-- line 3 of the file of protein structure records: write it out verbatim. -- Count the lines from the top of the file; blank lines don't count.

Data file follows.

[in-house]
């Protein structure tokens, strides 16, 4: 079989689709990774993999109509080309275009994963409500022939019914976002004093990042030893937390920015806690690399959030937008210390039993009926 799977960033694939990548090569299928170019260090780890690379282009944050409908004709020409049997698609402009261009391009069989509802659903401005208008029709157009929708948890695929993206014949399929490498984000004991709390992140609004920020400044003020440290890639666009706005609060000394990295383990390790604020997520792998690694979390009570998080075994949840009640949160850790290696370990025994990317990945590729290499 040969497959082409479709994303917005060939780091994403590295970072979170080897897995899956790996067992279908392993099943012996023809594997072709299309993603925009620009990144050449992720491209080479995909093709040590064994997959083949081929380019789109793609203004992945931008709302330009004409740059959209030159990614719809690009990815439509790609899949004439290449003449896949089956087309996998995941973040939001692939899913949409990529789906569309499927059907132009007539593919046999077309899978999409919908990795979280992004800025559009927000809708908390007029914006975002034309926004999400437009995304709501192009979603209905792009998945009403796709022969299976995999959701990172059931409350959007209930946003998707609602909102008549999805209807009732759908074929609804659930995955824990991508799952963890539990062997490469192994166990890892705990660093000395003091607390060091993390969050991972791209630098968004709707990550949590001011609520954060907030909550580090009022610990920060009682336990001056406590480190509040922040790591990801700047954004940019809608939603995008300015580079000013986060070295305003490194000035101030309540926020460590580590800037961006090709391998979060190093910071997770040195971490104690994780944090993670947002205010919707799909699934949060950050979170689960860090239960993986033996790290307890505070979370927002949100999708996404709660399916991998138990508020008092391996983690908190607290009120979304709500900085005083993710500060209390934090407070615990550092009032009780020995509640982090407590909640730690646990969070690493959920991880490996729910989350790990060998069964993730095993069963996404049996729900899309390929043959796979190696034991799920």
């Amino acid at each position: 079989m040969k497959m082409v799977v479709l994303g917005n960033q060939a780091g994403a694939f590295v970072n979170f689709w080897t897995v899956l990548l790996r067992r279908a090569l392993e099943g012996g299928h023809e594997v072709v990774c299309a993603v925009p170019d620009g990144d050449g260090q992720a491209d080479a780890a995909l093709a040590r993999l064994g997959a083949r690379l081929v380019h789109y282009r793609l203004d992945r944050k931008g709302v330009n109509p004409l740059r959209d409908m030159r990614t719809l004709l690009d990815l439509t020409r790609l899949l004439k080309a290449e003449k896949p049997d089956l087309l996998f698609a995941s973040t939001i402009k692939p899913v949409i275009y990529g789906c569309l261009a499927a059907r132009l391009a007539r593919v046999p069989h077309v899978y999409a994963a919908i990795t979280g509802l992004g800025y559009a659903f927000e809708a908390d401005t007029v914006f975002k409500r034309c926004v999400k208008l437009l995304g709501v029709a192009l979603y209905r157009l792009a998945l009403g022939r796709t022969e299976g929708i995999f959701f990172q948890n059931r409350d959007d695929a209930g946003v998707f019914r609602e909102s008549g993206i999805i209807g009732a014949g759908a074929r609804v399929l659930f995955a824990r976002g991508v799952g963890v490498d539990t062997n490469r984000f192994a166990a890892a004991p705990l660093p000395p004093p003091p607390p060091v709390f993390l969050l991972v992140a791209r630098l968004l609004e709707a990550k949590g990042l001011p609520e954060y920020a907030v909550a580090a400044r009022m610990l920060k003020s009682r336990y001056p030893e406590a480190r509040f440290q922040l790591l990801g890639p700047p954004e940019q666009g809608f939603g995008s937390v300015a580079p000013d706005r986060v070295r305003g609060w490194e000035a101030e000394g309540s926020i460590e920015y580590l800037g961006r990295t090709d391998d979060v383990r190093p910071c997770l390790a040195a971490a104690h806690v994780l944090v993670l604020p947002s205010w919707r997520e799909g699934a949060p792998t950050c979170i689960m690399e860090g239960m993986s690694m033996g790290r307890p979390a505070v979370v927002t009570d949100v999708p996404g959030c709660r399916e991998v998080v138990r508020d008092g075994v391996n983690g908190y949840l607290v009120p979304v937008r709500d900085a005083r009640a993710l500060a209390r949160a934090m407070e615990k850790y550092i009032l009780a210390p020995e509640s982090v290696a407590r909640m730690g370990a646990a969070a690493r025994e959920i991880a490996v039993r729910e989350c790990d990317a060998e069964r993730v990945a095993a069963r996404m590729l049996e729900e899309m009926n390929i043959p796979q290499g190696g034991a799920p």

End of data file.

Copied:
């Amino acid at each position: 079989m040969k497959m082409v799977v479709l994303g917005n960033q060939a780091g994403a694939f590295v970072n979170f689709w080897t897995v899956l990548l790996r067992r279908a090569l392993e099943g012996g299928h023809e594997v072709v990774c299309a993603v925009p170019d620009g990144d050449g260090q992720a491209d080479a780890a995909l093709a040590r993999l064994g997959a083949r690379l081929v380019h789109y282009r793609l203004d992945r944050k931008g709302v330009n109509p004409l740059r959209d409908m030159r990614t719809l004709l690009d990815l439509t020409r790609l899949l004439k080309a290449e003449k896949p049997d089956l087309l996998f698609a995941s973040t939001i402009k692939p899913v949409i275009y990529g789906c569309l261009a499927a059907r132009l391009a007539r593919v046999p069989h077309v899978y999409a994963a919908i990795t979280g509802l992004g800025y559009a659903f927000e809708a908390d401005t007029v914006f975002k409500r034309c926004v999400k208008l437009l995304g709501v029709a192009l979603y209905r157009l792009a998945l009403g022939r796709t022969e299976g929708i995999f959701f990172q948890n059931r409350d959007d695929a209930g946003v998707f019914r609602e909102s008549g993206i999805i209807g009732a014949g759908a074929r609804v399929l659930f995955a824990r976002g991508v799952g963890v490498d539990t062997n490469r984000f192994a166990a890892a004991p705990l660093p000395p004093p003091p607390p060091v709390f993390l969050l991972v992140a791209r630098l968004l609004e709707a990550k949590g990042l001011p609520e954060y920020a907030v909550a580090a400044r009022m610990l920060k003020s009682r336990y001056p030893e406590a480190r509040f440290q922040l790591l990801g890639p700047p954004e940019q666009g809608f939603g995008s937390v300015a580079p000013d706005r986060v070295r305003g609060w490194e000035a101030e000394g309540s926020i460590e920015y580590l800037g961006r990295t090709d391998d979060v383990r190093p910071c997770l390790a040195a971490a104690h806690v994780l944090v993670l604020p947002s205010w919707r997520e799909g699934a949060p792998t950050c979170i689960m690399e860090g239960m993986s690694m033996g790290r307890p979390a505070v979370v927002t009570d949100v999708p996404g959030c709660r399916e991998v998080v138990r508020d008092g075994v391996n983690g908190y949840l607290v009120p979304v937008r709500d900085a005083r009640a993710l500060a209390r949160a934090m407070e615990k850790y550092i009032l009780a210390p020995e509640s982090v290696a407590r909640m730690g370990a646990a969070a690493r025994e959920i991880a490996v039993r729910e989350c790990d990317a060998e069964r993730v990945a095993a069963r996404m590729l049996e729900e899309m009926n390929i043959p796979q290499g190696g034991a799920p």